Jesus - A Man of Questions and Answers
41 Then Jesus presented them with a question. “Why is it,” he asked, “that the Messiah is said to be the son of David? 42 For David himself wrote in the book of Psalms:
‘The Lord said to my Lord,
Sit in the place of honor at my right hand
43 until I humble your enemies,
making them a footstool under your feet.’
44 Since David called the Messiah ‘Lord,’ how can the Messiah be his son?”
45 Then, with the crowds listening, he turned to his disciples and said, 46 “Beware of these teachers of religious law! For they like to parade around in flowing robes and love to receive respectful greetings as they walk in the marketplaces. And how they love the seats of honor in the synagogues and the head table at banquets. 47 Yet they shamelessly cheat widows out of their property and then pretend to be pious by making long prayers in public. Because of this, they will be severely punished.”
1 The Festival of Unleavened Bread, which is also called Passover, was approaching. 2 The leading priests and teachers of religious law were plotting how to kill Jesus, but they were afraid of the people’s reaction.
3 Then Satan entered into Judas Iscariot, who was one of the twelve disciples, 4 and he went to the leading priests and captains of the Temple guard to discuss the best way to betray Jesus to them. 5 They were delighted, and they promised to give him money. 6 So he agreed and began looking for an opportunity to betray Jesus so they could arrest him when the crowds weren’t around.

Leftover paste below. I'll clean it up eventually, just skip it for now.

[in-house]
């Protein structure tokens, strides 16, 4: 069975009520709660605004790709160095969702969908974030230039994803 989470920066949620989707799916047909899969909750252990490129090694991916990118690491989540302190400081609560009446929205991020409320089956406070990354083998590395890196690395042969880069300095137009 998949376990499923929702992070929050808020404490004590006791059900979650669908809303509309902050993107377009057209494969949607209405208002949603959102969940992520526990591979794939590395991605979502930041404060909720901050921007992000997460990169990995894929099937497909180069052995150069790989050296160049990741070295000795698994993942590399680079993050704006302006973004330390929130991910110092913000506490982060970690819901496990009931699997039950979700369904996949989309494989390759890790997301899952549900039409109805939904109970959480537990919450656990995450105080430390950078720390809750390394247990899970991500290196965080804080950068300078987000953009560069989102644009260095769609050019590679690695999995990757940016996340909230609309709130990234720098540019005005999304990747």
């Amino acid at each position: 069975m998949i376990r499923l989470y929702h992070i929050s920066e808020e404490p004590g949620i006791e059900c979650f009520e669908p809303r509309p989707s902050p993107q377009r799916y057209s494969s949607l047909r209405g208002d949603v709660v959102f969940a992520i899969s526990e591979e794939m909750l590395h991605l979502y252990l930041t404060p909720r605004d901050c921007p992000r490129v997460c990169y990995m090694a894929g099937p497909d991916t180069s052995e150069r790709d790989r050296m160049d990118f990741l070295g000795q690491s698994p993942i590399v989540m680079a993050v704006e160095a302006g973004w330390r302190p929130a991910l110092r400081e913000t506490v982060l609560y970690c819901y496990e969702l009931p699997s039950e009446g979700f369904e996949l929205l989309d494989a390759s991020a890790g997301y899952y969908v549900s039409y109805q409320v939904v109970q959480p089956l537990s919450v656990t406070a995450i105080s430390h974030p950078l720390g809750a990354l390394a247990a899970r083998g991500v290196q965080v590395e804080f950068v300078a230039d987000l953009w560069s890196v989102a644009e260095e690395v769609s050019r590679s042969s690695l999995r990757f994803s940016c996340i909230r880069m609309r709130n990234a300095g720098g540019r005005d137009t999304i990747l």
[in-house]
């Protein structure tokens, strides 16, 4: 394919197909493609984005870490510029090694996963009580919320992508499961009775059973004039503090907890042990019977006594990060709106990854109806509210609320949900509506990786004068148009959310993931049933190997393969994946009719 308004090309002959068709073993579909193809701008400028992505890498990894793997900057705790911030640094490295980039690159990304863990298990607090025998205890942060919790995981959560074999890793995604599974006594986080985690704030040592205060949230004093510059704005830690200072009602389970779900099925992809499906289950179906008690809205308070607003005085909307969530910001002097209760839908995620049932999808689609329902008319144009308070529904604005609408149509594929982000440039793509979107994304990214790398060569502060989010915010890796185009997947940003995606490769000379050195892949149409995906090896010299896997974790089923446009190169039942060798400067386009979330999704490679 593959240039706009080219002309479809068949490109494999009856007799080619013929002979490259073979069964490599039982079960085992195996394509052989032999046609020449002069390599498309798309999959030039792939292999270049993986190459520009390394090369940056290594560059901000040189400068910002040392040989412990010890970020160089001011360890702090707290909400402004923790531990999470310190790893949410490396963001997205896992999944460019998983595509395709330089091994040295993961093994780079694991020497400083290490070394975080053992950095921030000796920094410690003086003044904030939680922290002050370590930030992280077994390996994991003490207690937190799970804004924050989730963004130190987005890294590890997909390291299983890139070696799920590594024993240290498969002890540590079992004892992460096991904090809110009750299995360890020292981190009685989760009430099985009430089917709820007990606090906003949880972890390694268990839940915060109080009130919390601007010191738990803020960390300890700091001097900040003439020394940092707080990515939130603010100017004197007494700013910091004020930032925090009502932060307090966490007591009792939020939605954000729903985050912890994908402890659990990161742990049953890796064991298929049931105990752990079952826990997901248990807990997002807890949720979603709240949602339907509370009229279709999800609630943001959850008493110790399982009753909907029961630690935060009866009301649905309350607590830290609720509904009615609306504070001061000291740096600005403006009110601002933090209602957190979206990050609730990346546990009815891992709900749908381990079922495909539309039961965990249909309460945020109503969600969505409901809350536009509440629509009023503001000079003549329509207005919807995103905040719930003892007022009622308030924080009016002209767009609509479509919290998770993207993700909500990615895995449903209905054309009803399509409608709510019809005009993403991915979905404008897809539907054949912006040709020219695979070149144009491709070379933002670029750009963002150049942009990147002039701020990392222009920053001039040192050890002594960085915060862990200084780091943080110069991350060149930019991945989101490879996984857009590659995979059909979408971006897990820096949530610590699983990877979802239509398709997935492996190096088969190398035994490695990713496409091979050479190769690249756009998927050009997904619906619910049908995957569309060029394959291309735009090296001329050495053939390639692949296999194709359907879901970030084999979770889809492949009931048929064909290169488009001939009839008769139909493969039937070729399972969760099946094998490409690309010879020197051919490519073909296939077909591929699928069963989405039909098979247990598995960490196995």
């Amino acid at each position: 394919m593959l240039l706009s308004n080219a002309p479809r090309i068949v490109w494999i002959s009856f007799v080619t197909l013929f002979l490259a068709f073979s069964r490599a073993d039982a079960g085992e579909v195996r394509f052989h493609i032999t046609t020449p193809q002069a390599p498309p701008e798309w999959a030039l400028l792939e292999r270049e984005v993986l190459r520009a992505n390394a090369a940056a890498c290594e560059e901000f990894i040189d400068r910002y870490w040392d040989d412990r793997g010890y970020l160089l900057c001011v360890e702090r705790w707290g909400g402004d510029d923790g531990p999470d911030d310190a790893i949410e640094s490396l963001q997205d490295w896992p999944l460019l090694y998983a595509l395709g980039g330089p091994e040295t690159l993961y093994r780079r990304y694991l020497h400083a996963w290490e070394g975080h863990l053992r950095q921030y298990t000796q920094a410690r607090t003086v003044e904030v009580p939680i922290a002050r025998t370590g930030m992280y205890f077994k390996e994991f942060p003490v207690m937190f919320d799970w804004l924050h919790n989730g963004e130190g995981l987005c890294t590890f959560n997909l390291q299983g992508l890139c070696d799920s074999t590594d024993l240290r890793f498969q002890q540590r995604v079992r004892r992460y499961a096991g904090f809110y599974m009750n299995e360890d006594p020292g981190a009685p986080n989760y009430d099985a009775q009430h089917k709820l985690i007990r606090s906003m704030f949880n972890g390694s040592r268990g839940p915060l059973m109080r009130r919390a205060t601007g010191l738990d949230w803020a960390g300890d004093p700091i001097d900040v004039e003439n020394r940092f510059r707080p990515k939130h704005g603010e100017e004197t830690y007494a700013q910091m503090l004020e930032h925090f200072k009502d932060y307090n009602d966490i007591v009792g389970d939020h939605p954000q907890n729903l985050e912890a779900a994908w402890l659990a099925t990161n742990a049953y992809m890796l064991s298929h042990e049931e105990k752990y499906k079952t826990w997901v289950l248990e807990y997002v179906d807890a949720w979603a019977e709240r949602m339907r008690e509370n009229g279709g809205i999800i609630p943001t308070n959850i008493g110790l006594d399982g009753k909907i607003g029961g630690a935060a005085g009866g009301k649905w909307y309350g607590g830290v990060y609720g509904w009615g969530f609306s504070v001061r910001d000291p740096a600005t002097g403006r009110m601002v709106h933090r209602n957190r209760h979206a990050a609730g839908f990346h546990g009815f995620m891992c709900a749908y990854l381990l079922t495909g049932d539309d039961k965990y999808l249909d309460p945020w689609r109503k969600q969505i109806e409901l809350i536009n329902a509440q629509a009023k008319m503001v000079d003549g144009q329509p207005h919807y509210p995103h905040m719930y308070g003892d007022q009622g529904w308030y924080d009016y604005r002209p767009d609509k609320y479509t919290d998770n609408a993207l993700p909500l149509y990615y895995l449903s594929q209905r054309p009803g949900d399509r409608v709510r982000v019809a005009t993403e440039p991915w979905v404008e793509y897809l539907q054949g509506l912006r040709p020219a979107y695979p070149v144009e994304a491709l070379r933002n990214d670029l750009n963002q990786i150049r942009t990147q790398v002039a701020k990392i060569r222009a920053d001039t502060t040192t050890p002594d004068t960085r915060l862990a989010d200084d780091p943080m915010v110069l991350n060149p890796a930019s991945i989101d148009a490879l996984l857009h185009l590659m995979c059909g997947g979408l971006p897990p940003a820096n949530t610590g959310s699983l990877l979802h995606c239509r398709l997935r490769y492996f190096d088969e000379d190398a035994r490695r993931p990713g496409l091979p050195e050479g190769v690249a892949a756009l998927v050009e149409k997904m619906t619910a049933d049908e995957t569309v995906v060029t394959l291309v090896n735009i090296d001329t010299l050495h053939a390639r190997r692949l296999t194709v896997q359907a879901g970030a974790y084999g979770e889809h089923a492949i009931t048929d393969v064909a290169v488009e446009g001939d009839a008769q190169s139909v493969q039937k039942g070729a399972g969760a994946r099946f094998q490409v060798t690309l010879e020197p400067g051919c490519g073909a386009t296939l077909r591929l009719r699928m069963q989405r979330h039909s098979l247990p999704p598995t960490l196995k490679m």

Jesus asked a lot of questions throughout his ministry. He wasn’t looking for answers. He was guiding us to the truth.
S. Lewis Johnson calls Tuesday of Passion week the “Day of Questions.” It’s the day of questions because, in response to our Lord’s cleansing of the temple (19:45-48), Jesus’ opponents ask Him a series of questions in order to catch Him saying something inappropriate so that they can have Him arrested (20:20). After masterfully answering all of their questions, no one dared to ask Him any more (20:40).
In response to this, Jesus asked His opponents a question regarding why David calls his son, “Lord” (Adonai; Messiah). No answer is offered by Jesus’ opponents so He answers His own question. He does so by quoting from Psalm 110, the most frequently quoted messianic psalm by the authors of the New Testament and the text that undergirds the entire Epistle to the Hebrews. This is the psalm that predicts that a descendent of David will function as both priest and king – after the order of Melchizedek (cf. Gen. 14:18-20). The answer to Jesus’s question from Psalm 110 is that Jesus is more than David’s son; He is also David’s Lord, who sits at the right hand of Yahweh, the place of honor. Jesus the Messiah is “the son of David” (2 Sam. 7:12-14; Psalm 89:4; Isaiah 11:1, 10; Rom. 1:3-4) and will one day sit on David’s throne, but He is also David’s Lord. Later, Jesus will allude to Psalm 110:1 again when He says, “But from now on the Son of Man shall be seated at the right hand of the power of God” (22:69).
This text challenges us to reflect on the Person of Jesus and His role in our lives. As one who is both Son of David and his Lord, He should be honored with an allegiance that is worthy of a king. The full implication of Psalm 110 is that Jesus will function as the messianic priest-king .As priest, He offered His sinless body on Calvary’s cross to pay the price for our redemption. For that, He deserves our worship. As king, Jesus is the “Head” of the church (Eph. 1:22; Rev. 2-3) and Lord over every aspect of our personal lives. For that, He deserves our obedience. As followers of our risen Lord, there should not be any discrepancy between the way we behave when we are in church and the way we behave when we are at work, school, or in the community. Does your lifestyle and priorities reflect that Jesus is your Lord?
Scripture Memory | April | Ephesians 1:7
“He is so rich in kindness and grace that he purchased our freedom with the blood of his Son and forgave our sins.”